- Danielle Greene is a senior at WashU, double majoring in Women, Gender, & Sexuality Studies and Psychology. As a devoted President and exec member of SafeZones, she has dedicated countless hours to raising awareness and facilitating conversations about LGBTQIA issues across campus. Further, Danielle’s presence extends to the larger St. Louis community, as she has worked at PROMO to encourage Missouri communities to pass LGBT protections in employment and public accommodations. Additionally, her senior honors thesis, which explores and contextualizes queer people’s dildo use, emphasizes her commitment to expanding knowledge about the LGBTQIA community.
- Jason Heisserer, EdD, is the principal of Hixson Middle School in the Webster Groves School District. As a school leader, he works to design learner-centered spaces that are safe, inclusive, just, and equitable. In addition to his work as a principal, Heisserer facilitates and supports the social justice work and learning of other teachers and leaders in the St. Louis area and occasionally serves on dissertation committees at the University of Missouri-St. Louis for doctoral candidates writing about social justice in schools. He has presented both locally and nationally on the norming effects of school and on issues related to the sexual and gender identities of students. Heisserer has chosen to be explicitly out for all eighteen years of his service in public education and works to support other LGBTQIA* professionals in their educational settings as well.
- Kayla Potter is an Advanced Standing MSW Candidate at the Brown School of Social Work with an individualized concentration in Social Justice and Human Diversity, focused on working with LGBTQ populations. She is set to graduate this December. Kayla currently serves as a co-chair for Outlook, the Brown School’s LGBTQ student group; and is a Program Intern for the National Conference for Community and Justice of Metro St. Louis. Prior to attending the Brown School, Kayla served as an AmeriCorps Member for two years with AmeriCorps St. Louis, where she engaged in shelter coordination, service programming, conservation work, and disaster response. She lives in South St. Louis with two wonderful housemates.
- Ellie Spitz, B.S. is a second-year master’s candidate in social work, where her studies focus on clinical mental health and sex therapy. Ellie completed her undergraduate work in Human Development and Family Studies with minors in Sociology and Jewish Culture and Society at the University of Illinois Urbana-Champaign. While studying at Washington University, Ellie has attended AASECT Summer Institute, rallied for LGBT* inclusive policies with PROMO, facilitated for Anytown and various NCCJSTL programming, and is currently a practicum counselor at Southern Illinois University Edwardsville. Ellie is in her second year as the LGBT* Graduate Fellow for Student Involvement and Leadership where she has helped LGBT* undergraduate and graduate students find support and community. Ellie is looking forward to graduating this upcoming May and hopefully finding a career in Chicago.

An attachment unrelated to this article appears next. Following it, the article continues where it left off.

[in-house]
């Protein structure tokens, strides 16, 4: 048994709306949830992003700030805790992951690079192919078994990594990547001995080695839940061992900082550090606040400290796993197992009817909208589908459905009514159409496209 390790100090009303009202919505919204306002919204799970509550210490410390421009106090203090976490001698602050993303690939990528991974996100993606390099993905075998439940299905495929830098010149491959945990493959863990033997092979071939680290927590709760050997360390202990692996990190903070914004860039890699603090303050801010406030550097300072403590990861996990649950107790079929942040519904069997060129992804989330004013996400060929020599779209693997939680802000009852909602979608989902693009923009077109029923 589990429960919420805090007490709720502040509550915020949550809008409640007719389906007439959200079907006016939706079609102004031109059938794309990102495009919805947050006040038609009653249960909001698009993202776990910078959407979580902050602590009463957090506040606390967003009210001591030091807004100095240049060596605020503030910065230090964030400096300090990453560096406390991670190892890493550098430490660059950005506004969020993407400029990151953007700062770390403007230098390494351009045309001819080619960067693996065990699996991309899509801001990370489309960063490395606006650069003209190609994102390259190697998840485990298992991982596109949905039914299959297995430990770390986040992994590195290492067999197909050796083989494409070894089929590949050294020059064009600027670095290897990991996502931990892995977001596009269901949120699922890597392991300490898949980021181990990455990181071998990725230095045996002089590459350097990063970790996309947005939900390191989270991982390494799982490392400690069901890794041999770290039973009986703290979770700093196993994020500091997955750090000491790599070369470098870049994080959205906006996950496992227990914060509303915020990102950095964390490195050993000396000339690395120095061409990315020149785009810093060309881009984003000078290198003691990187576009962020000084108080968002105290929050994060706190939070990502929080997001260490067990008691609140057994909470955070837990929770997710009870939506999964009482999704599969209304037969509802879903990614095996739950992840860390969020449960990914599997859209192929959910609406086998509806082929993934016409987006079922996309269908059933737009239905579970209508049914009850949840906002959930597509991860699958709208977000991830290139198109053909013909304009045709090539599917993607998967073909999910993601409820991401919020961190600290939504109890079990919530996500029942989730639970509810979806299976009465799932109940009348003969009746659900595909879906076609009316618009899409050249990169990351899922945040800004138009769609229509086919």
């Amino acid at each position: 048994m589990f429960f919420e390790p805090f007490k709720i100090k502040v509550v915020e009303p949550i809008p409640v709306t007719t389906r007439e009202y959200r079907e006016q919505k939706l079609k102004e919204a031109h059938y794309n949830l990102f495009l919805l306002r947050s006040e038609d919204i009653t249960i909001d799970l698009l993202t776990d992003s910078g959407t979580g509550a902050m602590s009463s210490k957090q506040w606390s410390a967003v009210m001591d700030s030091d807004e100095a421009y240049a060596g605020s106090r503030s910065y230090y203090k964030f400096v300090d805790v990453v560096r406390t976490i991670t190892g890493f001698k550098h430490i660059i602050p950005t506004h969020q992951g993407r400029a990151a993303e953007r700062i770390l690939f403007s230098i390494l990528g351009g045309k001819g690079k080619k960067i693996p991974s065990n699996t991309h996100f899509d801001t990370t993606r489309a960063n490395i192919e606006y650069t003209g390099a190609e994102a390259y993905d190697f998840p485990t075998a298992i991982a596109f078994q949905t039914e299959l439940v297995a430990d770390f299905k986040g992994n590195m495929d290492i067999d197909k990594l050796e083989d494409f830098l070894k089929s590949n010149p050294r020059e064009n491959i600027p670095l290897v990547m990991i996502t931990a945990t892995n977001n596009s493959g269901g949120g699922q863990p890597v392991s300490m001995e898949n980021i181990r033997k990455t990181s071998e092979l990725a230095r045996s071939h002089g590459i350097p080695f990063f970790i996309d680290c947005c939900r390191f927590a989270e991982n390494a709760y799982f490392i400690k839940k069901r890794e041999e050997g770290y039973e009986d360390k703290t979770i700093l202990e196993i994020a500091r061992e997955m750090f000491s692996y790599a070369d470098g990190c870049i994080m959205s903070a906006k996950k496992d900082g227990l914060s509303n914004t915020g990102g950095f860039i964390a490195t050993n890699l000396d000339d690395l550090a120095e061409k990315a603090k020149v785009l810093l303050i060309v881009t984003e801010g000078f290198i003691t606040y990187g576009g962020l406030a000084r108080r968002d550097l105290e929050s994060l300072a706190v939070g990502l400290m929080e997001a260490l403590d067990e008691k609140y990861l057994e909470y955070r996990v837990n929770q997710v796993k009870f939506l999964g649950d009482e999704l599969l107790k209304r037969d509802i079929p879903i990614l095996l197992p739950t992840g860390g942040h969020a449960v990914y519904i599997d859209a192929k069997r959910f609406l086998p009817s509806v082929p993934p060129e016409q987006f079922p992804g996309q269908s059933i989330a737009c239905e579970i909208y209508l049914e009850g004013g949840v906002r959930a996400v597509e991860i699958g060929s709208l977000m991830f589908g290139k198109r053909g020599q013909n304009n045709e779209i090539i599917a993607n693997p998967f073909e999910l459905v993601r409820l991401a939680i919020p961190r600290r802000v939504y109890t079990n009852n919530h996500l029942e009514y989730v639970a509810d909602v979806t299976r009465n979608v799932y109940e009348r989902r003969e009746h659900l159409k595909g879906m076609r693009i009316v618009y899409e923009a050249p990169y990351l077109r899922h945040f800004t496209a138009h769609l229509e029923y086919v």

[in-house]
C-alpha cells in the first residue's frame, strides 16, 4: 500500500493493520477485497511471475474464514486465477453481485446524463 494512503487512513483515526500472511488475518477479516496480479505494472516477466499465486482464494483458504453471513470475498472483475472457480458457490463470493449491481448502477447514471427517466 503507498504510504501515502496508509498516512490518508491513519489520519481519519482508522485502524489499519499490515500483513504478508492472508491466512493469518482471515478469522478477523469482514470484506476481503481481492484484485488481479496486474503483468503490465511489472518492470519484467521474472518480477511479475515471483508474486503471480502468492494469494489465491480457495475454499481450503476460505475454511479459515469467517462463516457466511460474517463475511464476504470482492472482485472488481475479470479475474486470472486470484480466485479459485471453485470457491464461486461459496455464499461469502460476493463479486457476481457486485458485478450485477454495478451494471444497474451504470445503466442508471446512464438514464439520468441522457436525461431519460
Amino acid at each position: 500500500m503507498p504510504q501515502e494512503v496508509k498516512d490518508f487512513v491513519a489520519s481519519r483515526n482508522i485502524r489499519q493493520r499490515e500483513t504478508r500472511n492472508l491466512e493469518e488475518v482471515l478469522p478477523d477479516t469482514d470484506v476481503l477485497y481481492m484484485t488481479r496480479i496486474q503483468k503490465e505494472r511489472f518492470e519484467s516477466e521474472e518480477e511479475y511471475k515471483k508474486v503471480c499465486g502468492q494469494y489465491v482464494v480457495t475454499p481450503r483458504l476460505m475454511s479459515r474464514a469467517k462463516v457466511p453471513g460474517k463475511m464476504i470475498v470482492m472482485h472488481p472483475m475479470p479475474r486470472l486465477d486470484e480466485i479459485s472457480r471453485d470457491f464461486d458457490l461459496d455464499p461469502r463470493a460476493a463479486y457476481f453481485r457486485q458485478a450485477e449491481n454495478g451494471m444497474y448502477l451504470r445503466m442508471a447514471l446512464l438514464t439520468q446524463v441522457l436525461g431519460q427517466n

- Pax Yarrows is a senior majoring in Women, Gender, and Sexualities Studies with minors in Philosophy and Creative Writing. Pax has been a facilitator for Open for the past 2 years, where they have enjoyed fostering community and facilitating important discussions about identity. They also helped found Transcending Gender, which played a large part in the campaign for gender inclusive restrooms at WashU. Additionally, they have served on the SafeZones executive board as New Educator Coordinator, lead the workshop “Holey Matrimony: Queering the Marriage Debate” at the 2013 Midwest BLGTA College Conference, and co-founded WashU Feminists United. They are looking forward to pursuing post-graduate opportunities that allow them to continue working with LGBTQIA communities.
- Jill E. Carnaghi: Jill received her Ph.D. in Higher Education Administration from Indiana University, has a master’s degree in College Student Personnel Administration from Michigan State University, and completed her undergraduate work in human development at Purdue University. Jill E. Carnaghi, Ph.D. is Associate Vice Chancellor for Students/ Dean of Campus Life and works most closely with staff and students within the Community Service Office, Danforth University Center & Event Management, Student Involvement and Leadership, Student Union, and Interfaith Campus Ministries Association. She also serves as four-year academic advisor and is a member of the Campus Y Board, LGBT Advisory Board, and Gephardt Institute for Public Service Steering Committee. Jill has been very involved in a myriad of leadership positions within ACPA, American College Personnel Association, including President and Senior Scholars Program. She and Peter Magolda (editors) are completing the second edition of Job One: Experiences of New Professionals in Student Affairs (2013).